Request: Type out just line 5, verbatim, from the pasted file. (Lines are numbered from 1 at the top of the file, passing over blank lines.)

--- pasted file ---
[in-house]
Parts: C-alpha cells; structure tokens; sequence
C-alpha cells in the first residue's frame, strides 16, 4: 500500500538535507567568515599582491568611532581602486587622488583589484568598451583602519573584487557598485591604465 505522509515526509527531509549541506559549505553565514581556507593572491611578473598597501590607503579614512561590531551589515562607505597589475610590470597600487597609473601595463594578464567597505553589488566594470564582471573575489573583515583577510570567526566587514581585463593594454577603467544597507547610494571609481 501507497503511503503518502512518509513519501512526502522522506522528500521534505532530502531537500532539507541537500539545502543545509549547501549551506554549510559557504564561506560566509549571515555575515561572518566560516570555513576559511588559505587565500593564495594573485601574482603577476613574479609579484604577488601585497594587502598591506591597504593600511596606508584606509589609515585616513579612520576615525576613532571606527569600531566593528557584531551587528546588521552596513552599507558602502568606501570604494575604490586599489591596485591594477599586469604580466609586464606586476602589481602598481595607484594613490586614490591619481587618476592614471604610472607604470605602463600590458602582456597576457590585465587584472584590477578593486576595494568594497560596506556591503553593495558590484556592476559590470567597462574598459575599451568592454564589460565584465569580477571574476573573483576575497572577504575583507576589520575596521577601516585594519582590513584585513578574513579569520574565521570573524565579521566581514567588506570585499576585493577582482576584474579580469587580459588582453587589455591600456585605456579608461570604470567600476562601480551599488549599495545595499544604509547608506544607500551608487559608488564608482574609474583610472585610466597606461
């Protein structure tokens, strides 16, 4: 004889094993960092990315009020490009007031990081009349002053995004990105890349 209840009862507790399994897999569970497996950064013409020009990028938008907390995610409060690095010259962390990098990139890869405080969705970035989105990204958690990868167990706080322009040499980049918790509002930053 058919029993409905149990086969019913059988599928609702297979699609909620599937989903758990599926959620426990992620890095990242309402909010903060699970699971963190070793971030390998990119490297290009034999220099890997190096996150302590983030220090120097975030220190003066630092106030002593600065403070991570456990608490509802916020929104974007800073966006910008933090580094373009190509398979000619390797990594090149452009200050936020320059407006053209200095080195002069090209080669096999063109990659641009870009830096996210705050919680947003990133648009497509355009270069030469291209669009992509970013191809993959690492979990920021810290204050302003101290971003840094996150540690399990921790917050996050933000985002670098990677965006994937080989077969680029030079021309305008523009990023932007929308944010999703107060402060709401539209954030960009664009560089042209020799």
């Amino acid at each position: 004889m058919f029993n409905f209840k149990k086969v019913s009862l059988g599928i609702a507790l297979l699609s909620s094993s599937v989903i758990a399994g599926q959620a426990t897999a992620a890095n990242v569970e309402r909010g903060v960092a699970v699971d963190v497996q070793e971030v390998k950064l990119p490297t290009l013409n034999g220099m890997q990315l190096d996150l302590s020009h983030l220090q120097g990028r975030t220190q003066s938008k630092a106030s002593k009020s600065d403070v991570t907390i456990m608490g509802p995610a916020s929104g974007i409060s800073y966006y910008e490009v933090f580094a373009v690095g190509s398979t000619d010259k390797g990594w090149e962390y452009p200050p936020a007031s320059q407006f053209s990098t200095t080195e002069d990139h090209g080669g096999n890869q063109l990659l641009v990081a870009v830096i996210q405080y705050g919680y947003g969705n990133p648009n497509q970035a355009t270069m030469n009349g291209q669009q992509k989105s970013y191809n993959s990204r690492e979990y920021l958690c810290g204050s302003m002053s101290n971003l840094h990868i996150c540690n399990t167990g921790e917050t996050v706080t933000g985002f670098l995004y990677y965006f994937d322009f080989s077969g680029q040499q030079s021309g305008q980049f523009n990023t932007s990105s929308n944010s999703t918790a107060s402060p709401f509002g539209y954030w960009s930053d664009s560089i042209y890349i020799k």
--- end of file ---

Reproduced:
């Amino acid at each position: 004889m058919f029993n409905f209840k149990k086969v019913s009862l059988g599928i609702a507790l297979l699609s909620s094993s599937v989903i758990a399994g599926q959620a426990t897999a992620a890095n990242v569970e309402r909010g903060v960092a699970v699971d963190v497996q070793e971030v390998k950064l990119p490297t290009l013409n034999g220099m890997q990315l190096d996150l302590s020009h983030l220090q120097g990028r975030t220190q003066s938008k630092a106030s002593k009020s600065d403070v991570t907390i456990m608490g509802p995610a916020s929104g974007i409060s800073y966006y910008e490009v933090f580094a373009v690095g190509s398979t000619d010259k390797g990594w090149e962390y452009p200050p936020a007031s320059q407006f053209s990098t200095t080195e002069d990139h090209g080669g096999n890869q063109l990659l641009v990081a870009v830096i996210q405080y705050g919680y947003g969705n990133p648009n497509q970035a355009t270069m030469n009349g291209q669009q992509k989105s970013y191809n993959s990204r690492e979990y920021l958690c810290g204050s302003m002053s101290n971003l840094h990868i996150c540690n399990t167990g921790e917050t996050v706080t933000g985002f670098l995004y990677y965006f994937d322009f080989s077969g680029q040499q030079s021309g305008q980049f523009n990023t932007s990105s929308n944010s999703t918790a107060s402060p709401f509002g539209y954030w960009s930053d664009s560089i042209y890349i020799k």